Vivendi Ticketing, doing business as ‘See Tickets,’ has informed 323,000 customers that their payment card details were stolen by hackers who managed to plant skimmers on its websites.
See Tickets is an international ticketing services firm that sells tickets to prominent entertainment shows, live events, festivals, etc. Their clientele includes high-profile entities like the Universal Music Group, Tomorrowland, Glastonbury Festival, the Houses of Parliament, and Louis Vuitton.
In a notice sent to impacted individuals, Vivendi says that some of its e-commerce sites were infected by skimmers between February 28, 2023 and July 2, 2023. This means that any transactions made on these sites during that time period might have exposed customer details to the hackers.
“In May and June of 2023, See Tickets’ third-party cyber forensic specialists determined that an unauthorized party inserted multiple instances of malicious code into a number of its e-commerce checkout pages resulting in unauthorized access to, and acquisition of, certain customer payment card information used to make purchases on the websites between February 28, 2023 and July 2, 2023.”See Tickets
- full names
- email addresses
- shipping addresses
- payment card number
- holder name
- expiration date
- CVV code
Many times, the malicious code snippet is loaded from an external source on the fly to evade detection, triggered by a stealthy image file or another invisible element injected on the checkout page. Other times, the skimmers create and overlay a bogus ordering form for visitors of the payment page, who enter their details thinking they are checking out on the real website.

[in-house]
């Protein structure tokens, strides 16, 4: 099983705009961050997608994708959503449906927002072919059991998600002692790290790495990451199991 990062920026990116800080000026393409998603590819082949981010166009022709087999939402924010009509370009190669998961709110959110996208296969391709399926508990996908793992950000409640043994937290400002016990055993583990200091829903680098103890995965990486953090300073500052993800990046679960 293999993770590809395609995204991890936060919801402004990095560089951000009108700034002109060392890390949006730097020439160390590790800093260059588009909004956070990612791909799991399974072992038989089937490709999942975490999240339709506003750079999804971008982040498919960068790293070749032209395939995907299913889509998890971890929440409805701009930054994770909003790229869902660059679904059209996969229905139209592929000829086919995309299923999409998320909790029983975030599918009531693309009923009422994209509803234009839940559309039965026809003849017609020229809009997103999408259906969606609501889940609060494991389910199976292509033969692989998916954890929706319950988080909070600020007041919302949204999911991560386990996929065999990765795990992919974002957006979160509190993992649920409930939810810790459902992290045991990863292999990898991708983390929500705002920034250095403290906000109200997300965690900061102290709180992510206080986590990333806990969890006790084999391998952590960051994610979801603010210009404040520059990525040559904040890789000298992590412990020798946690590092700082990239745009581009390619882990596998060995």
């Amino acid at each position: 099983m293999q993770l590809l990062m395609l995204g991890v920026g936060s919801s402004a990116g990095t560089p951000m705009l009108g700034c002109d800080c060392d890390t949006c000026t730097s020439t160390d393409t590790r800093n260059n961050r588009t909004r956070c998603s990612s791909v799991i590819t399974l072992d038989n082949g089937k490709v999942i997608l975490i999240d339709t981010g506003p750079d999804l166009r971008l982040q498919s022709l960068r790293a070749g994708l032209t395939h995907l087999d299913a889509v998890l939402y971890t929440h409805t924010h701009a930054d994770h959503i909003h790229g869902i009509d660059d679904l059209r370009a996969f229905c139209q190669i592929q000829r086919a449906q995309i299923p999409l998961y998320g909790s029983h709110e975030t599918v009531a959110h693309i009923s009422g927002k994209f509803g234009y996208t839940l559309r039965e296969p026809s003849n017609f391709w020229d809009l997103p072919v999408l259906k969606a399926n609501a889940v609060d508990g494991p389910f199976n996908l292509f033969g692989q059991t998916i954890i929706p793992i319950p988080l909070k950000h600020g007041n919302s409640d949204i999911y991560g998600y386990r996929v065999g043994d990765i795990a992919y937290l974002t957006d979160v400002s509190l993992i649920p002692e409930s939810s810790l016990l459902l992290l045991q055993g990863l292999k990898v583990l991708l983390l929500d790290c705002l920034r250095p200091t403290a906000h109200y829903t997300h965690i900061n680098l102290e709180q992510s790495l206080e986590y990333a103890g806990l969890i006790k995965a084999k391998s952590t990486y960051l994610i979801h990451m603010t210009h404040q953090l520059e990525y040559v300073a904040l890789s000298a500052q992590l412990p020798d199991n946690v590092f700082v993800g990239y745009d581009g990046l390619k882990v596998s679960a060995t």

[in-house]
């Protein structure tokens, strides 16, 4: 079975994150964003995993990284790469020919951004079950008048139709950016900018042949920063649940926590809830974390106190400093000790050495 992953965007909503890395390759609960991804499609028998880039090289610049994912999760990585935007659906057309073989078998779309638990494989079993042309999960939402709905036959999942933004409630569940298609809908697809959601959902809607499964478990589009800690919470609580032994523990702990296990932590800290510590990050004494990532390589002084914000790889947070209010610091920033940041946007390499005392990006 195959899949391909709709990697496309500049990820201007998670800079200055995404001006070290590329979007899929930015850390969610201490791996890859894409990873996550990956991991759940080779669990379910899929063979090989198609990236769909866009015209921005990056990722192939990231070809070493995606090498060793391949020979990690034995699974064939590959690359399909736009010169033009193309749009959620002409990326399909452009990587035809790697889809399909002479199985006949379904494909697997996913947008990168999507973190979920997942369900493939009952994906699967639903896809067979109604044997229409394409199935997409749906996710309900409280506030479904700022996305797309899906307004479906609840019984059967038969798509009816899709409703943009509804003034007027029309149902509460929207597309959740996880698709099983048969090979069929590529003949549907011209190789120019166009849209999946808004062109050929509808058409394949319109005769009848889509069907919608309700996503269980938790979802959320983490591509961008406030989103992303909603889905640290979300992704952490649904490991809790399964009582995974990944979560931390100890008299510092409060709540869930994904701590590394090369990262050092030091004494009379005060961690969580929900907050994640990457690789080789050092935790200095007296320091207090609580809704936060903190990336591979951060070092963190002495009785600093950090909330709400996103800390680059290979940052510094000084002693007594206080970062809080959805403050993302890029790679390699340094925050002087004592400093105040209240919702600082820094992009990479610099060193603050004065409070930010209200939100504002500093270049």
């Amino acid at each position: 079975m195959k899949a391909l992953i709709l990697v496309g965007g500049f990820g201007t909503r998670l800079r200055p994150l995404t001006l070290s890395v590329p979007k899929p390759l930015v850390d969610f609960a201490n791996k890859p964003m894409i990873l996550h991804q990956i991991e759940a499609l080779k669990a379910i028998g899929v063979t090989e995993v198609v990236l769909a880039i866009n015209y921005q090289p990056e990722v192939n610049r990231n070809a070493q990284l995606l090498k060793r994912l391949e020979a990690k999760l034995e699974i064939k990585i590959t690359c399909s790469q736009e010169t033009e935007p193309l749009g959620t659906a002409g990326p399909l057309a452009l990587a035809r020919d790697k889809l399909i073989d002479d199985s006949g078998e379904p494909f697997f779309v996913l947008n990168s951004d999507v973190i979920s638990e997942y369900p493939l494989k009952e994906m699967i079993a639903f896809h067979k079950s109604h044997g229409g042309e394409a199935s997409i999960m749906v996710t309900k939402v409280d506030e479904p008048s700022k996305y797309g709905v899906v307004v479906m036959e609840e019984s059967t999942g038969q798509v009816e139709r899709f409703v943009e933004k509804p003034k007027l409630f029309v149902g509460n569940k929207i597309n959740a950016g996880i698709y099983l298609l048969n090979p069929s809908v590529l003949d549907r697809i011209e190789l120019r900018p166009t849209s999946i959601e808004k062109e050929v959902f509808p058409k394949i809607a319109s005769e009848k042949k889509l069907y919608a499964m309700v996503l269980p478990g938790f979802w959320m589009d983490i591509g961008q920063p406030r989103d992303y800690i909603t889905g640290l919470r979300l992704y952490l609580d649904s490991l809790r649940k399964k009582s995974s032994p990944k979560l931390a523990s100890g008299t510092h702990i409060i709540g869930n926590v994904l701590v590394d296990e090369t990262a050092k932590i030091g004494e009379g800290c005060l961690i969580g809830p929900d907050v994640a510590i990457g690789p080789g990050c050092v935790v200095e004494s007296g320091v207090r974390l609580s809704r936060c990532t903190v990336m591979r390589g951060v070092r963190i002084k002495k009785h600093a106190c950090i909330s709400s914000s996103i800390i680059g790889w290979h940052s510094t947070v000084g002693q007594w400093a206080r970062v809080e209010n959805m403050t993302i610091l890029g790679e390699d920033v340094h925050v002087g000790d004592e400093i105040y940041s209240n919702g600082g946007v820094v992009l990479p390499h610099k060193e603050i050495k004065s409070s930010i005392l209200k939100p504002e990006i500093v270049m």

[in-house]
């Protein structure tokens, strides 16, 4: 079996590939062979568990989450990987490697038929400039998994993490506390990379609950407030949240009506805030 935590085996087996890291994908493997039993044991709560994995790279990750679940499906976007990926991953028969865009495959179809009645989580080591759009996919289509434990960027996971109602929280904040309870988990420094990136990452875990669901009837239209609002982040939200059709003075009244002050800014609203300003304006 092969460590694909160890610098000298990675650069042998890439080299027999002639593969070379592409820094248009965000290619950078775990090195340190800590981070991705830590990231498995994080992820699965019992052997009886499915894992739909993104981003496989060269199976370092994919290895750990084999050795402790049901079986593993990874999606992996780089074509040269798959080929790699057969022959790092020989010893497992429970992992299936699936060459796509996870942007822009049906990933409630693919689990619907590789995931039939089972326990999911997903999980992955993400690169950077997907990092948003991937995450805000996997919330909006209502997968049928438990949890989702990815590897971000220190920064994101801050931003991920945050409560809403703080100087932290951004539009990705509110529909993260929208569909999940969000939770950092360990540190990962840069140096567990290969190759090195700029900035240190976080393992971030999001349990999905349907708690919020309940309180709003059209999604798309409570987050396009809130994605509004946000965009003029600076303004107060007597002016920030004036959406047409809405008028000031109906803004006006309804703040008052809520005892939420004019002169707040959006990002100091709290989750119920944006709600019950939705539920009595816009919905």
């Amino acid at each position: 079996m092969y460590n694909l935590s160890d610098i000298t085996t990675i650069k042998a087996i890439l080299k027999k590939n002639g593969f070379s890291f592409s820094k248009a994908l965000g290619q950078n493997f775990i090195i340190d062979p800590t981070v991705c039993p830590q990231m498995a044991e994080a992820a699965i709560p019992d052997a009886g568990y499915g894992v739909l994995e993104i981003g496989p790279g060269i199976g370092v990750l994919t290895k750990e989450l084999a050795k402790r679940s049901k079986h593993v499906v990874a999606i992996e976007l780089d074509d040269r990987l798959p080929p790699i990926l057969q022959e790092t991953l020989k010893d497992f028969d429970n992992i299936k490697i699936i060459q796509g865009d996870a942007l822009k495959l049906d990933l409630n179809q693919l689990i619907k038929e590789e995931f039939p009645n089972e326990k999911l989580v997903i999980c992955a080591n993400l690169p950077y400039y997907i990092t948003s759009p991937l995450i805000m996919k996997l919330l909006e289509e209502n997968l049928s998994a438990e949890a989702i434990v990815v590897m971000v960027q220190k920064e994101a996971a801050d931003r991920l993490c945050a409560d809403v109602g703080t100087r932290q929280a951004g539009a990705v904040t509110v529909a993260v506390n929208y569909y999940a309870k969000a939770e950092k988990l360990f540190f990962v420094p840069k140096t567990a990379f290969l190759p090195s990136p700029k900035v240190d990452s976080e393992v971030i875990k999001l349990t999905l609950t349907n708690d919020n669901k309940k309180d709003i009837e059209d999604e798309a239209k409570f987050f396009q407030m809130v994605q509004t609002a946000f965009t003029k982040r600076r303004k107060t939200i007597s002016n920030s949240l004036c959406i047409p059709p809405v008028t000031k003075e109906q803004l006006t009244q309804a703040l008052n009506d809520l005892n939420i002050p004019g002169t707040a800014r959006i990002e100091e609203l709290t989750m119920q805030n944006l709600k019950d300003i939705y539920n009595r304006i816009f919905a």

There are notorious hacking collectives specializing in this process, like Magecart, who exploit flaws in e-commerce platforms, primarily Magento, to inject info-stealing malicious scripts. The only way for website owners to protect against this threat is to perform regular audits and use strict content security and third-party script execution policies in combination with web application firewalls.
Unfortunately for See Tickets and 323,498 of its customers who purchased tickets between February and July 2023, the platform’s safeguards were not effective enough to defend against this otherwise prevalent threat.
The breach notice include instructions for enrolling in a free, 1-year identity monitoring service through Kroll. However, users should also consider reporting the compromise to their card issuer, place a credit freeze, and closely monitor their accounts. The direct threat for compromised people is that the hackers will make online purchases and pass the goods through “money mule” networks worldwide, so that the trace is lost.
Whenever possible, it is a good practice to purchase goods and services using digital payment methods instead of credit or debit cards. Another option would be to use one-time, private cards that have a specified charging limit. We discuss these options and more in our private payments guide.